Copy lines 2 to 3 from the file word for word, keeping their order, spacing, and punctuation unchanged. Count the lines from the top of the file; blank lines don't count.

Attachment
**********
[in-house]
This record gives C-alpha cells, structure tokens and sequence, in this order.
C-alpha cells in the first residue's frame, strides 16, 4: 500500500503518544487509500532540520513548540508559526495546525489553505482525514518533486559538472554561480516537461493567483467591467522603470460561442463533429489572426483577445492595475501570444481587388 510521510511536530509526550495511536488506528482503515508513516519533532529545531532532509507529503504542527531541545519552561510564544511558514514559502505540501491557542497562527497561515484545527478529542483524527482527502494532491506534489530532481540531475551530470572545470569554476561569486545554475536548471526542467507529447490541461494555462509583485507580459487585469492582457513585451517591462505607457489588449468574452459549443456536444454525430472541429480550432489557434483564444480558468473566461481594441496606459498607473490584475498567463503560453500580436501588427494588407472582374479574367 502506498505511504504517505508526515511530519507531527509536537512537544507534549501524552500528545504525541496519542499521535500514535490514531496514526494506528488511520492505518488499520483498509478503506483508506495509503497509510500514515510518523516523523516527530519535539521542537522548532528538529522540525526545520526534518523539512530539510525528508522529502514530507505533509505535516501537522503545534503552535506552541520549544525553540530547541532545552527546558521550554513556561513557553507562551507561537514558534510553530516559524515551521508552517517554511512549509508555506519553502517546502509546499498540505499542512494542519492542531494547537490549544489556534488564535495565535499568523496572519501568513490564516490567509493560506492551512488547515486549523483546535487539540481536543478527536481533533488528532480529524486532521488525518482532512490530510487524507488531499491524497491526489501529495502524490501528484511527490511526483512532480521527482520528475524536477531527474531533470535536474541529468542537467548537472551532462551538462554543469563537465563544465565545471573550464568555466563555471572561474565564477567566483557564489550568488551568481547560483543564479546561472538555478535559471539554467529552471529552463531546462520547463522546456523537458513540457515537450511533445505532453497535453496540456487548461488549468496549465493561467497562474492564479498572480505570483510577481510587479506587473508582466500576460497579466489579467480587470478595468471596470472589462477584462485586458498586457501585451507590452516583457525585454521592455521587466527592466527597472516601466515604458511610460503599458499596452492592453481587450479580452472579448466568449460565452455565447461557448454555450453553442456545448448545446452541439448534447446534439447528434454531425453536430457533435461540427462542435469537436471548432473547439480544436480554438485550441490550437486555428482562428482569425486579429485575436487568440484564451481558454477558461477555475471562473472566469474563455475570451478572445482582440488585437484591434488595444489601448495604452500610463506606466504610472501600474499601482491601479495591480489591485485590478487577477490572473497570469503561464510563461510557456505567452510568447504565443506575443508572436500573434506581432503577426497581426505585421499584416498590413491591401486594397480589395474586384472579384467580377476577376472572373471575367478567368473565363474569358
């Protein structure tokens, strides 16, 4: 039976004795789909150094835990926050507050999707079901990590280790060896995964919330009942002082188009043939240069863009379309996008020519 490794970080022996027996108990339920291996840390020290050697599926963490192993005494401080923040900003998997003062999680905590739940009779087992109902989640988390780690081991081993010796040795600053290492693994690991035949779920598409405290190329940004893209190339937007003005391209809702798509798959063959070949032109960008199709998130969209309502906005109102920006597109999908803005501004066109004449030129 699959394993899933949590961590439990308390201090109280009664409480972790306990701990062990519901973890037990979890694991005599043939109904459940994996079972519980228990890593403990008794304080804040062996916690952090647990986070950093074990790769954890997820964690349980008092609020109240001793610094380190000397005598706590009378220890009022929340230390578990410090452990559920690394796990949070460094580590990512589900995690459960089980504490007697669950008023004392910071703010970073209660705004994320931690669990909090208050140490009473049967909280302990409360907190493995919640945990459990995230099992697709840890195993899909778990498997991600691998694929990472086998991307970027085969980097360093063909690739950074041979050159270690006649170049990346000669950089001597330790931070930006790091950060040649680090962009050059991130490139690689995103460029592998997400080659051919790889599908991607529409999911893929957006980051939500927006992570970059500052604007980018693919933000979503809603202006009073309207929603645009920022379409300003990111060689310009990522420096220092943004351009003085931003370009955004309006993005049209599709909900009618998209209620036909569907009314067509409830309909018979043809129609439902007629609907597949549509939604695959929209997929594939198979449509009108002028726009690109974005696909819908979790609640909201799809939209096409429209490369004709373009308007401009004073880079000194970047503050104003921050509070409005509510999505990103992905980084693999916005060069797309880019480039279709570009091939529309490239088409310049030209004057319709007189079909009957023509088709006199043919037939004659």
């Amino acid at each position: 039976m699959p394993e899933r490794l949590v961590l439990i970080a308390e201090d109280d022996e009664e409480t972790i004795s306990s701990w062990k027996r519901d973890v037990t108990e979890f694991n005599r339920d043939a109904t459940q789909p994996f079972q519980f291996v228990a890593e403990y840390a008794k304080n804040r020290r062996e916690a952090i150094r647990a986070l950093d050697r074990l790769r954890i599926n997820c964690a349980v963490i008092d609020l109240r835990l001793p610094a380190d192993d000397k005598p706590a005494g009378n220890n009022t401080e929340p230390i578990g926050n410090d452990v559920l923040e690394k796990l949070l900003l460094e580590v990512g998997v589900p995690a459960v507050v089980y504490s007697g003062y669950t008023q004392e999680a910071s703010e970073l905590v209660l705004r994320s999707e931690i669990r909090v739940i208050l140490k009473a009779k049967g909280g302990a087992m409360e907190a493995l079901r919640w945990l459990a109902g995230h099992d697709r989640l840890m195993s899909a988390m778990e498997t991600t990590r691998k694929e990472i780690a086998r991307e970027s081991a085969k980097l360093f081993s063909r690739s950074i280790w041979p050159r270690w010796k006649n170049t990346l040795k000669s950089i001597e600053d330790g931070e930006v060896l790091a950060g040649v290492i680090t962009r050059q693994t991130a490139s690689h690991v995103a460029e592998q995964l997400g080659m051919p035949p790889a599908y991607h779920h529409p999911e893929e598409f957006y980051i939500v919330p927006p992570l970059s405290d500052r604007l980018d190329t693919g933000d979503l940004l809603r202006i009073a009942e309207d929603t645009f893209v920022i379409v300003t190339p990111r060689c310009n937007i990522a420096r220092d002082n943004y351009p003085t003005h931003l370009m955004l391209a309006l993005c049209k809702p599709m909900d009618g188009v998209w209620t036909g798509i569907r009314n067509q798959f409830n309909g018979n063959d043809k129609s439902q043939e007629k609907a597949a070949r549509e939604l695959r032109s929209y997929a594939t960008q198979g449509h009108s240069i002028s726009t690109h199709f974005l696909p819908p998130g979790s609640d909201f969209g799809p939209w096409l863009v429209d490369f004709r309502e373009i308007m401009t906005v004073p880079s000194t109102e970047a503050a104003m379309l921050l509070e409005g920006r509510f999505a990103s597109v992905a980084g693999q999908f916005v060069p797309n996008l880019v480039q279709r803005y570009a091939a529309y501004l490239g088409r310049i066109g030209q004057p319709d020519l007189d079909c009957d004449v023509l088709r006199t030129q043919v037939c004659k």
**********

This record gives C-alpha cells, structure tokens and sequence, in this order.
C-alpha cells in the first residue's frame, strides 16, 4: 500500500503518544487509500532540520513548540508559526495546525489553505482525514518533486559538472554561480516537461493567483467591467522603470460561442463533429489572426483577445492595475501570444481587388 510521510511536530509526550495511536488506528482503515508513516519533532529545531532532509507529503504542527531541545519552561510564544511558514514559502505540501491557542497562527497561515484545527478529542483524527482527502494532491506534489530532481540531475551530470572545470569554476561569486545554475536548471526542467507529447490541461494555462509583485507580459487585469492582457513585451517591462505607457489588449468574452459549443456536444454525430472541429480550432489557434483564444480558468473566461481594441496606459498607473490584475498567463503560453500580436501588427494588407472582374479574367 502506498505511504504517505508526515511530519507531527509536537512537544507534549501524552500528545504525541496519542499521535500514535490514531496514526494506528488511520492505518488499520483498509478503506483508506495509503497509510500514515510518523516523523516527530519535539521542537522548532528538529522540525526545520526534518523539512530539510525528508522529502514530507505533509505535516501537522503545534503552535506552541520549544525553540530547541532545552527546558521550554513556561513557553507562551507561537514558534510553530516559524515551521508552517517554511512549509508555506519553502517546502509546499498540505499542512494542519492542531494547537490549544489556534488564535495565535499568523496572519501568513490564516490567509493560506492551512488547515486549523483546535487539540481536543478527536481533533488528532480529524486532521488525518482532512490530510487524507488531499491524497491526489501529495502524490501528484511527490511526483512532480521527482520528475524536477531527474531533470535536474541529468542537467548537472551532462551538462554543469563537465563544465565545471573550464568555466563555471572561474565564477567566483557564489550568488551568481547560483543564479546561472538555478535559471539554467529552471529552463531546462520547463522546456523537458513540457515537450511533445505532453497535453496540456487548461488549468496549465493561467497562474492564479498572480505570483510577481510587479506587473508582466500576460497579466489579467480587470478595468471596470472589462477584462485586458498586457501585451507590452516583457525585454521592455521587466527592466527597472516601466515604458511610460503599458499596452492592453481587450479580452472579448466568449460565452455565447461557448454555450453553442456545448448545446452541439448534447446534439447528434454531425453536430457533435461540427462542435469537436471548432473547439480544436480554438485550441490550437486555428482562428482569425486579429485575436487568440484564451481558454477558461477555475471562473472566469474563455475570451478572445482582440488585437484591434488595444489601448495604452500610463506606466504610472501600474499601482491601479495591480489591485485590478487577477490572473497570469503561464510563461510557456505567452510568447504565443506575443508572436500573434506581432503577426497581426505585421499584416498590413491591401486594397480589395474586384472579384467580377476577376472572373471575367478567368473565363474569358